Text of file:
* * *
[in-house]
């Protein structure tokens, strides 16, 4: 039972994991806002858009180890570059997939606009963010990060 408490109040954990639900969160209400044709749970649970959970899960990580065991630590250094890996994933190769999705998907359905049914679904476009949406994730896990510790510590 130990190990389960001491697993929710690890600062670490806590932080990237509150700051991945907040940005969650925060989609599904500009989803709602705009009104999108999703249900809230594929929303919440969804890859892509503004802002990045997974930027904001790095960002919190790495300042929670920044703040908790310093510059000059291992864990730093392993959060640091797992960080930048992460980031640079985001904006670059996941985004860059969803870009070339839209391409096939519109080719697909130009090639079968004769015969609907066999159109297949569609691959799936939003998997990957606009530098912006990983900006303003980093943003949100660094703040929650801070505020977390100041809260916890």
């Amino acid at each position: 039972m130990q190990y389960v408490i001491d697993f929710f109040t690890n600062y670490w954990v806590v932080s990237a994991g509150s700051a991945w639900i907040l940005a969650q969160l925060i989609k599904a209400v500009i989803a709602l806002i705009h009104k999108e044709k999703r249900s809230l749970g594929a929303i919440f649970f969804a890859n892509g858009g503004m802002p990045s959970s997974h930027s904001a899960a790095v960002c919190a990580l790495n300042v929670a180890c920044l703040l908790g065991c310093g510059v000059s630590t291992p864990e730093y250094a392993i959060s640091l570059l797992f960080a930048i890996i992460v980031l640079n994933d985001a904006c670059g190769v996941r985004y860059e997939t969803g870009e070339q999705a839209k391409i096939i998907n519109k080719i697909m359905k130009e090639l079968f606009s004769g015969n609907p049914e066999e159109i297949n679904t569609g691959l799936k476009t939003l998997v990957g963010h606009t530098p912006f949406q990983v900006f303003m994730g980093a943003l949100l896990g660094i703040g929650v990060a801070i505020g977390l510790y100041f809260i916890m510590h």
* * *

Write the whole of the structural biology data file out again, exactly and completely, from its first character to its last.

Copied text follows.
[in-house]
């Protein structure tokens, strides 16, 4: 039972994991806002858009180890570059997939606009963010990060 408490109040954990639900969160209400044709749970649970959970899960990580065991630590250094890996994933190769999705998907359905049914679904476009949406994730896990510790510590 130990190990389960001491697993929710690890600062670490806590932080990237509150700051991945907040940005969650925060989609599904500009989803709602705009009104999108999703249900809230594929929303919440969804890859892509503004802002990045997974930027904001790095960002919190790495300042929670920044703040908790310093510059000059291992864990730093392993959060640091797992960080930048992460980031640079985001904006670059996941985004860059969803870009070339839209391409096939519109080719697909130009090639079968004769015969609907066999159109297949569609691959799936939003998997990957606009530098912006990983900006303003980093943003949100660094703040929650801070505020977390100041809260916890």
């Amino acid at each position: 039972m130990q190990y389960v408490i001491d697993f929710f109040t690890n600062y670490w954990v806590v932080s990237a994991g509150s700051a991945w639900i907040l940005a969650q969160l925060i989609k599904a209400v500009i989803a709602l806002i705009h009104k999108e044709k999703r249900s809230l749970g594929a929303i919440f649970f969804a890859n892509g858009g503004m802002p990045s959970s997974h930027s904001a899960a790095v960002c919190a990580l790495n300042v929670a180890c920044l703040l908790g065991c310093g510059v000059s630590t291992p864990e730093y250094a392993i959060s640091l570059l797992f960080a930048i890996i992460v980031l640079n994933d985001a904006c670059g190769v996941r985004y860059e997939t969803g870009e070339q999705a839209k391409i096939i998907n519109k080719i697909m359905k130009e090639l079968f606009s004769g015969n609907p049914e066999e159109i297949n679904t569609g691959l799936k476009t939003l998997v990957g963010h606009t530098p912006f949406q990983v900006f303003m994730g980093a943003l949100l896990g660094i703040g929650v990060a801070i505020g977390l510790y100041f809260i916890m510590h």